Week of October 6, 2004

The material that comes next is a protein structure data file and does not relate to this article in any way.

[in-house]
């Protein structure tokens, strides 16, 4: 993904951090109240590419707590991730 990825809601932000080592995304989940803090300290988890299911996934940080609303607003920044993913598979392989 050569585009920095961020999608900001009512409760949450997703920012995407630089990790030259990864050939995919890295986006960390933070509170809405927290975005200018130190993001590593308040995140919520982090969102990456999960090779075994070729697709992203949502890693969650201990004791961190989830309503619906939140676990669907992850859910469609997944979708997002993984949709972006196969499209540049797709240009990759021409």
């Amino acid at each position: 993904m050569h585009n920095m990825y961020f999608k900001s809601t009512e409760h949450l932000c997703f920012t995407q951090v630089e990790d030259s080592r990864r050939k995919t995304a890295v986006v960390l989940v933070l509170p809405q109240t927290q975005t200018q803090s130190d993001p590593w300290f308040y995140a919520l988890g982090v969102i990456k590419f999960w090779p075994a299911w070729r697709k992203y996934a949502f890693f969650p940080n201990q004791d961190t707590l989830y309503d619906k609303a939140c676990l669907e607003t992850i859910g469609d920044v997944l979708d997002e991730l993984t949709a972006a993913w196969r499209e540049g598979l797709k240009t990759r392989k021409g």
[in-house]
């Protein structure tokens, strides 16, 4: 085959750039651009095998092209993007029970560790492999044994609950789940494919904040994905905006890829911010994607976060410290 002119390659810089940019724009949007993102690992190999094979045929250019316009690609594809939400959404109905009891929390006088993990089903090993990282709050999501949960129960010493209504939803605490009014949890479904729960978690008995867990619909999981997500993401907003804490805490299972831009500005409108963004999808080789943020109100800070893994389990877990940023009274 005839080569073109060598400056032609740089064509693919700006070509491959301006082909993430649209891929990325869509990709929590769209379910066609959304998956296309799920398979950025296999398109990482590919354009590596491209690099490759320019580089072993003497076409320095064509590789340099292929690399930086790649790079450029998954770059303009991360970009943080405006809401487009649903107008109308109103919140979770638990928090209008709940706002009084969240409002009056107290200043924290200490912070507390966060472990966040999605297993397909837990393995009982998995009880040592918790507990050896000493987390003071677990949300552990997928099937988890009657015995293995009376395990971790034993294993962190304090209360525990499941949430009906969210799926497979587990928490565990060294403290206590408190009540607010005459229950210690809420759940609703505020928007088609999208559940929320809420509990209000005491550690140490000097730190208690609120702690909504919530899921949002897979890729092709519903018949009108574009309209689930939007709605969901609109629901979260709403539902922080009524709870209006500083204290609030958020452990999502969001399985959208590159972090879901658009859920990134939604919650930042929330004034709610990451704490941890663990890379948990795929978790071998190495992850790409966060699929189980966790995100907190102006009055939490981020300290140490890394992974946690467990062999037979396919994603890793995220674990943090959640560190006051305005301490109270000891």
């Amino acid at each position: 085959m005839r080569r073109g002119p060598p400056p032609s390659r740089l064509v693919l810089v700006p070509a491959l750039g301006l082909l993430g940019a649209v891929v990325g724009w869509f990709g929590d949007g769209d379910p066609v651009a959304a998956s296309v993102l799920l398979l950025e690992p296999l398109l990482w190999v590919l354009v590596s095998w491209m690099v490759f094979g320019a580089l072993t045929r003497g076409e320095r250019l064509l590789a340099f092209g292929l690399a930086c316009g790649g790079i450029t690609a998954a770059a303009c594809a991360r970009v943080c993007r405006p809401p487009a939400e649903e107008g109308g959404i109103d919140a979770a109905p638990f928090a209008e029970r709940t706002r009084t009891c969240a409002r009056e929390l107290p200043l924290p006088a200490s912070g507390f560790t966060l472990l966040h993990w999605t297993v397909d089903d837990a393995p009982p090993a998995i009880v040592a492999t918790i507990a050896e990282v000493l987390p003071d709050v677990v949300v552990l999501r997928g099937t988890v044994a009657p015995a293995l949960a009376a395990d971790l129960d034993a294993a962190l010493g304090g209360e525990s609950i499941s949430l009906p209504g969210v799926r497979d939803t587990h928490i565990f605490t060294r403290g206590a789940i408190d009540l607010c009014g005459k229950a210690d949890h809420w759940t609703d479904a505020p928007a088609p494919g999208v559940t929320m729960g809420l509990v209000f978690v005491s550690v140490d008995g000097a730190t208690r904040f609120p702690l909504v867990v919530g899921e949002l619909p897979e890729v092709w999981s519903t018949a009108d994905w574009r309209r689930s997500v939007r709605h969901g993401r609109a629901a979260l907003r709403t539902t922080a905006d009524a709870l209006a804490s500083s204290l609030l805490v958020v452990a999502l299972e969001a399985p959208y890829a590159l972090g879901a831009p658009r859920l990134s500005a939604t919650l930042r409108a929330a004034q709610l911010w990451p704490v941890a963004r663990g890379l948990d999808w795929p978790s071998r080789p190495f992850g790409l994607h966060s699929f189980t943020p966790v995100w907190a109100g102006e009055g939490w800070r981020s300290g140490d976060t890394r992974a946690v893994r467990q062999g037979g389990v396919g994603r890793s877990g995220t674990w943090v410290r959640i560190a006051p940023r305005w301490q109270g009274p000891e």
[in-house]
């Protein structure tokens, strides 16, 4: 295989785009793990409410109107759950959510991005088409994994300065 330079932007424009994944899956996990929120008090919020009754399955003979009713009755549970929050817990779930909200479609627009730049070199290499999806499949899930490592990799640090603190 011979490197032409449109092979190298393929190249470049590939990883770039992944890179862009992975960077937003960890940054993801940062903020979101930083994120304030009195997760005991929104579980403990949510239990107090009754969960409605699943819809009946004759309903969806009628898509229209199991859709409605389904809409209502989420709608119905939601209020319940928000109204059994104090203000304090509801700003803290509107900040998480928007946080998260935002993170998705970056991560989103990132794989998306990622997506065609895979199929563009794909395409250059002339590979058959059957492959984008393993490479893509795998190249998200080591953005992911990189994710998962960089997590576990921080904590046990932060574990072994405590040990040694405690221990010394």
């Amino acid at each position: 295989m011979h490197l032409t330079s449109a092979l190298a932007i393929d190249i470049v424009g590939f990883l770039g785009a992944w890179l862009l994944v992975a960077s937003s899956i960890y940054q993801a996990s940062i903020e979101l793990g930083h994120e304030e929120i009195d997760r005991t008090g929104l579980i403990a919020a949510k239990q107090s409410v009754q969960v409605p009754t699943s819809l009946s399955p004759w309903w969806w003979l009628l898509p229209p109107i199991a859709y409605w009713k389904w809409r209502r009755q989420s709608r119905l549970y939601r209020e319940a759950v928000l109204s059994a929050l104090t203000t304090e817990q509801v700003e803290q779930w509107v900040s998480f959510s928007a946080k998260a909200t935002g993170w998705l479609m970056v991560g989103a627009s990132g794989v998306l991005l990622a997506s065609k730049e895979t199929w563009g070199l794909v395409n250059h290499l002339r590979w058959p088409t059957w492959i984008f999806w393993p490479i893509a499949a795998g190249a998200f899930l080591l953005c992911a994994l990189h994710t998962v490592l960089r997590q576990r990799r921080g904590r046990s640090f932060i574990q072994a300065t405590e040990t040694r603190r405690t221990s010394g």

The Fast Runner (Atanarjuat) and Nanook of the North Zacharias Kunuk; Robert J. Flaherty. (both unrated) Webster University's Indigenous Cinema series continues with two gems: the silent classic Nanook of the North and the innovative contemporary fable The Fast Runner (Atanarjuat). Engrossing throughout its nearly three hours running time, Fast Runner presents the Inuit fable of two bitter rivals in this ethnographic detailing of a nomadic, tribal existence and the rituals that make survival possible. Almost 80 years earlier, Robert J. Flaherty, the man called the "father of documentary film," directed Nanook and his Inuit family to reenact daily activities during the 1920-21 seasons on the eastern shore of Hudson Bay: building an igloo, a seal hunt plus the subsequent meat feast, tenderizing the seal skin, delight at a phonograph, sled dogs and family enduring a snowstorm and other daily struggles and joys. The Fast Runner screens at 7 p.m. Friday, October 8, preceded by a live video conference with director Zacharias Kunuk from Igloolik, Nunavut; Nanook screens 8 p.m. Saturday, October 9, in the Moore Auditorium on the campus of Webster University, 470 E. Lockwood Avenue. Call 314-968-7487 for more information. (Diane Carson)

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